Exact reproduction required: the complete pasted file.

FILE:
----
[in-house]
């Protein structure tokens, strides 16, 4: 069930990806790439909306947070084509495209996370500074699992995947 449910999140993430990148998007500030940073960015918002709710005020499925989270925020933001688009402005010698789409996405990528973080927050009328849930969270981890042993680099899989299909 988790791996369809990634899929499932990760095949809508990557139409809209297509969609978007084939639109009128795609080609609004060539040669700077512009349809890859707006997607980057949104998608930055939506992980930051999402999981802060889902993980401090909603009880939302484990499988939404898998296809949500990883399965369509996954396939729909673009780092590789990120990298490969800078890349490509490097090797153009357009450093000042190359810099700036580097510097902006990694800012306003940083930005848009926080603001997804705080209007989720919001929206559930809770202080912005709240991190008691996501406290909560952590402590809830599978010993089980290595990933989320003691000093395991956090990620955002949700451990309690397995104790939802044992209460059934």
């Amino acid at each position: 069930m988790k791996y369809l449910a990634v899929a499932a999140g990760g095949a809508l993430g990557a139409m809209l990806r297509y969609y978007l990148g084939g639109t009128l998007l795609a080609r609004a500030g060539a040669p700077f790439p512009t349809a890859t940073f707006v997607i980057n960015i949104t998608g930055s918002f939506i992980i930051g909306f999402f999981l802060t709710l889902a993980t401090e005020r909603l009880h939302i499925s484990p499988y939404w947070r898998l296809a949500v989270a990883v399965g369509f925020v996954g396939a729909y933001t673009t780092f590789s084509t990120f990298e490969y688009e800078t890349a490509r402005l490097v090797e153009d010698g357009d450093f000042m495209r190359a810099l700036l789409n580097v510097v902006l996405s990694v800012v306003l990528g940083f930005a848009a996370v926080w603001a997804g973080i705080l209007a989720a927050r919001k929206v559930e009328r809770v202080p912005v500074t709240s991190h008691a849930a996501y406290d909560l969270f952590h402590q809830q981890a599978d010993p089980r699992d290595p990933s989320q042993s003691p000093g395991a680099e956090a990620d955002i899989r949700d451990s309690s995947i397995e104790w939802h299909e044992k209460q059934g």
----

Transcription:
[in-house]
């Protein structure tokens, strides 16, 4: 069930990806790439909306947070084509495209996370500074699992995947 449910999140993430990148998007500030940073960015918002709710005020499925989270925020933001688009402005010698789409996405990528973080927050009328849930969270981890042993680099899989299909 988790791996369809990634899929499932990760095949809508990557139409809209297509969609978007084939639109009128795609080609609004060539040669700077512009349809890859707006997607980057949104998608930055939506992980930051999402999981802060889902993980401090909603009880939302484990499988939404898998296809949500990883399965369509996954396939729909673009780092590789990120990298490969800078890349490509490097090797153009357009450093000042190359810099700036580097510097902006990694800012306003940083930005848009926080603001997804705080209007989720919001929206559930809770202080912005709240991190008691996501406290909560952590402590809830599978010993089980290595990933989320003691000093395991956090990620955002949700451990309690397995104790939802044992209460059934």
């Amino acid at each position: 069930m988790k791996y369809l449910a990634v899929a499932a999140g990760g095949a809508l993430g990557a139409m809209l990806r297509y969609y978007l990148g084939g639109t009128l998007l795609a080609r609004a500030g060539a040669p700077f790439p512009t349809a890859t940073f707006v997607i980057n960015i949104t998608g930055s918002f939506i992980i930051g909306f999402f999981l802060t709710l889902a993980t401090e005020r909603l009880h939302i499925s484990p499988y939404w947070r898998l296809a949500v989270a990883v399965g369509f925020v996954g396939a729909y933001t673009t780092f590789s084509t990120f990298e490969y688009e800078t890349a490509r402005l490097v090797e153009d010698g357009d450093f000042m495209r190359a810099l700036l789409n580097v510097v902006l996405s990694v800012v306003l990528g940083f930005a848009a996370v926080w603001a997804g973080i705080l209007a989720a927050r919001k929206v559930e009328r809770v202080p912005v500074t709240s991190h008691a849930a996501y406290d909560l969270f952590h402590q809830q981890a599978d010993p089980r699992d290595p990933s989320q042993s003691p000093g395991a680099e956090a990620d955002i899989r949700d451990s309690s995947i397995e104790w939802h299909e044992k209460q059934g």